6 Supplements I Take To Grease My Achy Joints

Waking up feeling like the Tin Man—back so stiff I can’t bend over to touch my toes and knees so achy they feel glued in place—has been my reality for nearly five years. It takes a good half hour before I can get up and move around as normal, and even longer until I feel like I’m oiled up enough—yanked and pulled and stretched out—to be a human being.

I have an autoimmune disease called Ankylosing Spondylitis that causes super-duper stiff joints (commonly referred to as arthritis). I’m not alone—an estimated 54 million Americans live with daily joint pain or joint disease. That’s a lot of people feeling like me, all of us aching for some sort of respite from feeling creaky, cracky, and crooked.

Of course, successfully treating the various conditions that affect the joints is like finding your way out of a particularly tricky maze. I can’t say I’ve gotten out quite yet, but I’m closer than before.

I started by talking to a doctor and a nutritionist about medication and diet, but I’ve also had a lot of luck with vitamin and supplement use.

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When I started really feeling the effects of joint pain and stiffness—before I was medicated and even during medication—I did a lot of research on vitamins and supplements. For one, you can never be too certain of what you’re putting in your body. And second, it’s good to have that autonomy and knowledge. (That said, just because the Internet’s endless stream of immediate information is available to you does not mean you know everything. Always check with your doc first before starting any supplementation!)

Here’s what I use to juice up my achy, break-y joints. I take each of the below once a day (except where otherwise noted) in the morning with my coffee and some fruit. Before supplementation, I was still doing much of the same: stretching, taking pain relief medication, and eating as well as I could. I can successfully report good news: I’ve noticed a significant increase in joint mobility and pain level after taking these supplements for about a year. Three cheers for knees that don’t pop and crunch with every jaunt up the stairs!

1. SAM-e

It might have a weird name, but SAM-e (or S-Adenosyl-L-Methionine), which is found naturally in the body and made by amino acids that we get through food, has been shown by studies to improve joint function and tenderness. It could help with joint discomfort, potentially reducing the pain you feel when you’re all locked up.

2. Cat’s Claw

I won’t lie—the oh-so-witchy name of this supplement is what caught my eye. But cat’s claw (this shouldn’t be mixed up with Devil’s Claw—which also aids joints but has a different set of benefits) has got some convincing science to back it up. First off, it may contribute to a reduction in joint discomfort, while also benefiting the immune system. Yes, please! A study showed that cat’s claw, when compared to a placebo, effectively worked to promote a reduction in pain, swelling, and tenderness of joints.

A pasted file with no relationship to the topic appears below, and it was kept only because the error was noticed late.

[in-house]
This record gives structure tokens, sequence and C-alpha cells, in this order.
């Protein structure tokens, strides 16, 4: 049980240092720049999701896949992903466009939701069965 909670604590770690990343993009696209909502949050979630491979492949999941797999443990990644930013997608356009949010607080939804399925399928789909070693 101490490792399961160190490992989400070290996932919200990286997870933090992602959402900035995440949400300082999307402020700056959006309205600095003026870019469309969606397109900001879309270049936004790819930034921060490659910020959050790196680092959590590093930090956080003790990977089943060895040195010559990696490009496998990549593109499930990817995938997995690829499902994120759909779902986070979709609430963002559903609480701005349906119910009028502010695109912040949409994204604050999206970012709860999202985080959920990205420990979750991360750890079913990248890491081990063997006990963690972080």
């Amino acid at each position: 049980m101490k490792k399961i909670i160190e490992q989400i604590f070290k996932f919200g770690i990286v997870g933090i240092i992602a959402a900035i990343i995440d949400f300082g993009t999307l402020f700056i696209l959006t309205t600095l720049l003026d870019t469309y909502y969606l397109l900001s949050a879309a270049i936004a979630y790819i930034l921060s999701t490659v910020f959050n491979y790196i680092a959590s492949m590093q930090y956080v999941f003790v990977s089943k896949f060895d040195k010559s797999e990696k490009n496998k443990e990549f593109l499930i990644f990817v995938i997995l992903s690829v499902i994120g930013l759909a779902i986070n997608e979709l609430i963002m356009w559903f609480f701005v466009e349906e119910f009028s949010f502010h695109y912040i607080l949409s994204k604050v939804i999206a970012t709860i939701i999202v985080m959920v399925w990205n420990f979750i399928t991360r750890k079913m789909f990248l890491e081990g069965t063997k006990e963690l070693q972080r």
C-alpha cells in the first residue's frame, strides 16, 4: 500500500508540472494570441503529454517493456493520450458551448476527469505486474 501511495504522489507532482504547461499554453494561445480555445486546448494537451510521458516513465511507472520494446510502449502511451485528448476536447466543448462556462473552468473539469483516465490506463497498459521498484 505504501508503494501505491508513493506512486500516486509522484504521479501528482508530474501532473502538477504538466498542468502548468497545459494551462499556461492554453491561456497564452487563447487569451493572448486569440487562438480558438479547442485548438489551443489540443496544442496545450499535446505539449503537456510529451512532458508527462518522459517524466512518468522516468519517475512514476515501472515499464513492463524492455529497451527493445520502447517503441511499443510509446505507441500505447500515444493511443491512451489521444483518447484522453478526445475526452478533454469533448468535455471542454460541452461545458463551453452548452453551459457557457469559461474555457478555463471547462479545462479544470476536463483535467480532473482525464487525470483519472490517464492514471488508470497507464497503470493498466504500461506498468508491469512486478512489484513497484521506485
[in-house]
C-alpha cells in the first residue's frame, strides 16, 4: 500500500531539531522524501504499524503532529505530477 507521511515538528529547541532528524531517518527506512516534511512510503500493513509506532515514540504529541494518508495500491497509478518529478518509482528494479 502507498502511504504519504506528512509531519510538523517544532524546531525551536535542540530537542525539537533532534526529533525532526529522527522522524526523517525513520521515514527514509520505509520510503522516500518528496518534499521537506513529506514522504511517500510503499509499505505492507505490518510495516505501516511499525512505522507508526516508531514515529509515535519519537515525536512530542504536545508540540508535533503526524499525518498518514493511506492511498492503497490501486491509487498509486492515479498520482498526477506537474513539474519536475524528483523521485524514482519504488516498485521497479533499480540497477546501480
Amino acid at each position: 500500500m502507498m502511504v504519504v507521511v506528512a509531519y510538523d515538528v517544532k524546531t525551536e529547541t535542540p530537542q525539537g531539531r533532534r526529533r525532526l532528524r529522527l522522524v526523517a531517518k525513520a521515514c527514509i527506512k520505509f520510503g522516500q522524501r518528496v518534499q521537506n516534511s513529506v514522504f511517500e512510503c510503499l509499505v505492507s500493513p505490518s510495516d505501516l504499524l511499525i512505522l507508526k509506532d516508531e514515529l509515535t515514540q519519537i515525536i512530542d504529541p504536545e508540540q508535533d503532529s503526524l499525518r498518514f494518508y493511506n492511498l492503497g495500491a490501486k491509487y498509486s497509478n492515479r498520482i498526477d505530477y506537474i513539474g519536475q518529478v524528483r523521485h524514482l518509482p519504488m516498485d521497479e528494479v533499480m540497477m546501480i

3. Turmeric

Golden lattes are incredibly popular and delicious, yes, but not without good reason. Turmeric—or more specifically the compound found in turmeric, curcumin—has been found to be effective in promoting relief from temporary joint discomfort. According to the Arthritis Foundation, turmeric has long been used by Chinese and Ayurvedic medicinal systems as a way to promote relief from pain caused by joint issues. In addition to taking one capsule of curcumin daily, I also frequently drink golden milk (made with turmeric powder and hemp milk or almond milk). Some experts say that taking curcumin with black pepper has been found to increase curcumin’s bioavailability (which is a fancier way of saying its “effectiveness”).

4. Fish oil

There’s something about fish oil that, for a lot of people, just seems gross. I get it. When you really think about it, it is kinda gross. However, I swear by it. Those little golden capsules, full of yellow-y joint-lubricating goodness, were one of the first supplements I took for my joints. And it helped. Bonus: Because fish oil is an omega-3, it’s also chock full of brain, gut, and skin benefits.

5. Ginger

I never liked ginger. But when my rheumatologist suggested that it might actually work to nix the symptoms I was experiencing, I decided to give a go—at least in supplement form.

According to Arthritis Foundation, ginger has been shown to reduce joint pain when taken twice a day. I take one or two capsules of ginger root daily (depending on my pain level), and often drink ginger tea for additional supplement. The bonus? Ginger seriously helps to settle any stomach issues, so it’s a win-win. (This is especially the case for me, since my autoimmune disease, like many others, causes digestive problems.)

6. Boswellia Serrata

Boswellia is the newest addition to my supplementation ritual. Interestingly, Boswellia is a plant found in India, the Middle East, and Northern Africa—and it’s known for producing sweet-smelling frankincense. However, its root has also been found to be effective for joint related issues. According to study, there’s some strong evidence suggesting that it is good for inflammatory conditions, although more research is necessary.

Bonus: Capsaicin

Studies show that capsaicin (the active compound in cayenne pepper)) has a pain-reducing effect on discomfort caused by joint and muscle issues associated with physical activity or overuse. I swear by capsaicin gel. It’s got a tingly, cooling effect—which, for me, distracts from the deep throbbing pain of a stuck knee or tight upper back. Plus, it’s safe to use. Some people might not fall in love with its extreme hot-cold effect, but it does work to disguise the pain. If you’re not into that tingly feeling, you can also find capsaicin in cayenne capsule form.